6 in 10 Americans credit celebrity role models for getting them through tough times

NEW YORK — Six in 10 (59%) Americans credit a celebrity with helping them push through some sort of “limit” in their lives, new research reveals. A recent poll of 2,000 U.S. adults over the age of 30 finds people have overcome a tough time personally (44%), taken on a challenge they didn’t think they could do (44%), and improved their physical health and nutrition (41%) thanks to a celebrity role model.

Sixty-nine percent say they’re more likely to respond positively to celebrities if they know they’re struggling with a similar issue.

Oprah Winfrey, Dwayne “The Rock” Johnson, Bear Grylls, Rebel Wilson, and Tyler Perry are among the role models who have inspired people to push past limitations such as fear and self-doubt.

Conducted by OnePoll on behalf of cell health brand MitoQ, the survey also finds people’s biggest barriers to success are lack of energy (44%), time (39%), and willpower (38%). Nearly six in 10 (59%) say they “always” or “often” experience low energy and 49 percent lack stamina with the same frequency.

If there were no limits in their lives, 43 percent believe they would become an entrepreneur, more so than a visual or performing artist (28%) or a lawyer (27%). Other goals included being “a drug counselor,” “animal rescuer,” “crime scene investigator,” “veterinarian,” or simply “a good mom.”

People also shared life goals inspired by public figures, such as “being a chef like Gordon Ramsay,” “painting like Georgia O’Keeffe,” “acting like Leonardo DiCaprio, “inventing and building like Nikola Tesla,” and “being helpful like Mother Teresa.” However, respondents’ most relatable role models aren’t far from home — 52 percent pointed to parents and immediate family, more so than a close friend (44%) or favorite celebrity (41%).

role models

Americans love heroes and celebrities they can relate to

Over half of respondents (51%) say that their role model communicating in a conversational, easy-to-understand manner is key to relatability, while less than a third think it’s necessary for a role model to be the same age or gender (34% each) as them.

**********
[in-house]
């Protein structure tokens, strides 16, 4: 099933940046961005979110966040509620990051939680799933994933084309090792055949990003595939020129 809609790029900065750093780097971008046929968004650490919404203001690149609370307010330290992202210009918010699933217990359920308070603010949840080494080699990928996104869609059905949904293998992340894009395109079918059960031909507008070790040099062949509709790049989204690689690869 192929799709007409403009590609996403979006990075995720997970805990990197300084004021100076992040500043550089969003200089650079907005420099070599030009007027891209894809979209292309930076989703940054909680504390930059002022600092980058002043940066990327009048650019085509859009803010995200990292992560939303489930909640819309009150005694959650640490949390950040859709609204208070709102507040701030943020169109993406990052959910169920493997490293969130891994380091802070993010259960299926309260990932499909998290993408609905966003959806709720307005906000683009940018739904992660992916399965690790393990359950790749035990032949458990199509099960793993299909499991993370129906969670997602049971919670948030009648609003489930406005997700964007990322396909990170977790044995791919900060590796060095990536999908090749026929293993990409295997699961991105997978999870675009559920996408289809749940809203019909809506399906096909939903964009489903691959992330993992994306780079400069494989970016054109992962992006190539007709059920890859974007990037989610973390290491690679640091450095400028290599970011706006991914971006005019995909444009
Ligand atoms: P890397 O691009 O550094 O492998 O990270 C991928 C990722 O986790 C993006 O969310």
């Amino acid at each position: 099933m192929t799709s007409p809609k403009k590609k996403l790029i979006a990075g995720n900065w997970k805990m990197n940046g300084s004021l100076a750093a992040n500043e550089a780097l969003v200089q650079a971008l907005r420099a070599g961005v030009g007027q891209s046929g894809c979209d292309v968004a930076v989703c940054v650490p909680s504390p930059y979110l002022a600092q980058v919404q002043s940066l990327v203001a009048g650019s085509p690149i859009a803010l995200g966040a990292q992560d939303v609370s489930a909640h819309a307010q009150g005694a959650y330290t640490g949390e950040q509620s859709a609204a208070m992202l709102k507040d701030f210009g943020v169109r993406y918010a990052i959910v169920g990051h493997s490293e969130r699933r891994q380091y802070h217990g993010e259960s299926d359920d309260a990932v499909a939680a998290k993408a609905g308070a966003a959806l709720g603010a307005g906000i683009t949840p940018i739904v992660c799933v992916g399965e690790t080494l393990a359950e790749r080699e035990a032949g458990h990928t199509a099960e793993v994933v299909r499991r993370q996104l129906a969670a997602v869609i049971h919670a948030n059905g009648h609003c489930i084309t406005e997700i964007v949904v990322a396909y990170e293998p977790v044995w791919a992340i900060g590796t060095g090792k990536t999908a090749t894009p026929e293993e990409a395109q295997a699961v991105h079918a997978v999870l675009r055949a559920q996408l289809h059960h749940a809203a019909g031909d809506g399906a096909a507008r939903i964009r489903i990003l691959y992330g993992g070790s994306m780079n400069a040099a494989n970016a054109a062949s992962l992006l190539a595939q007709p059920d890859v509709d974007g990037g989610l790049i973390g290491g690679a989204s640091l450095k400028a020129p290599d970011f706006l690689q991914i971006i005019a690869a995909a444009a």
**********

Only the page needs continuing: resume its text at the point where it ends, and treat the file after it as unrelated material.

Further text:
Regardless of their role model of choice, people’s heroes have inspired them to stay optimistic in challenging times (35%) and do things to help others (34%).

Celebrity fitness trainer and MitoQ ambassador Gunnar Peterson knows a lot about inspiring people to push through, has worked with Hollywood A-listers and was a strength coach with a championship-winning NBA franchise. “No one can do it alone, having good support is important. I get mine from my family, but also from the inside as well,” Peterson says in a statement. “I can’t afford to be limited by low energy or slowing down, and once I knew that most of the body’s energy comes from deep inside cells, I looked for ways to improve that.”

To push past limits and achieve their goals, many respondents wish they had more support, particularly in the form of health products (37%), advice from their close circles (36%), and a fitness or nutrition coach (36%). More than half (55%) admit they’re not familiar with cell health.

“I think they’re missing an easy fix,” Peterson says. “If you can find a cell health product that’s been bioengineered to get deep into cells and boost your body’s daily energy, focus and endurance levels, then that’s taking away some significant limits on what you can achieve with your life, and why wouldn’t you do that?”

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About the Author

Chris Melore

Chris Melore has been a writer, researcher, editor, and producer in the New York-area since 2006. He won a local Emmy award for his work in sports television in 2011.

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